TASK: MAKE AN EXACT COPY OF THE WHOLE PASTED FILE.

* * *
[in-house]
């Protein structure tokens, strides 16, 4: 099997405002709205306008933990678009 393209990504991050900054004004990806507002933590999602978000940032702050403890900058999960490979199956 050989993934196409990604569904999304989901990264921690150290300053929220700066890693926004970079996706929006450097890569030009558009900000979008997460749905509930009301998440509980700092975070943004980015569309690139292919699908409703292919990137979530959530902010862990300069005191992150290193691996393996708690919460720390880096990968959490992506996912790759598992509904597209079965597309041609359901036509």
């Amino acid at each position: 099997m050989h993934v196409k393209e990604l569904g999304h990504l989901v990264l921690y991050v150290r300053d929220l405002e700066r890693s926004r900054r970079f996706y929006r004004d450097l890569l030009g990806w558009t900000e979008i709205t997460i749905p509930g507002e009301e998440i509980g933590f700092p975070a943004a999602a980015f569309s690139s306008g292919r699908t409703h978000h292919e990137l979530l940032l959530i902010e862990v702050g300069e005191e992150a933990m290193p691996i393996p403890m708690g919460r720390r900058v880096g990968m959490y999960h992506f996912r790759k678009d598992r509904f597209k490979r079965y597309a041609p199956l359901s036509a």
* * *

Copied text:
[in-house]
């Protein structure tokens, strides 16, 4: 099997405002709205306008933990678009 393209990504991050900054004004990806507002933590999602978000940032702050403890900058999960490979199956 050989993934196409990604569904999304989901990264921690150290300053929220700066890693926004970079996706929006450097890569030009558009900000979008997460749905509930009301998440509980700092975070943004980015569309690139292919699908409703292919990137979530959530902010862990300069005191992150290193691996393996708690919460720390880096990968959490992506996912790759598992509904597209079965597309041609359901036509």
């Amino acid at each position: 099997m050989h993934v196409k393209e990604l569904g999304h990504l989901v990264l921690y991050v150290r300053d929220l405002e700066r890693s926004r900054r970079f996706y929006r004004d450097l890569l030009g990806w558009t900000e979008i709205t997460i749905p509930g507002e009301e998440i509980g933590f700092p975070a943004a999602a980015f569309s690139s306008g292919r699908t409703h978000h292919e990137l979530l940032l959530i902010e862990v702050g300069e005191e992150a933990m290193p691996i393996p403890m708690g919460r720390r900058v880096g990968m959490y999960h992506f996912r790759k678009d598992r509904f597209k490979r079965y597309a041609p199956l359901s036509a």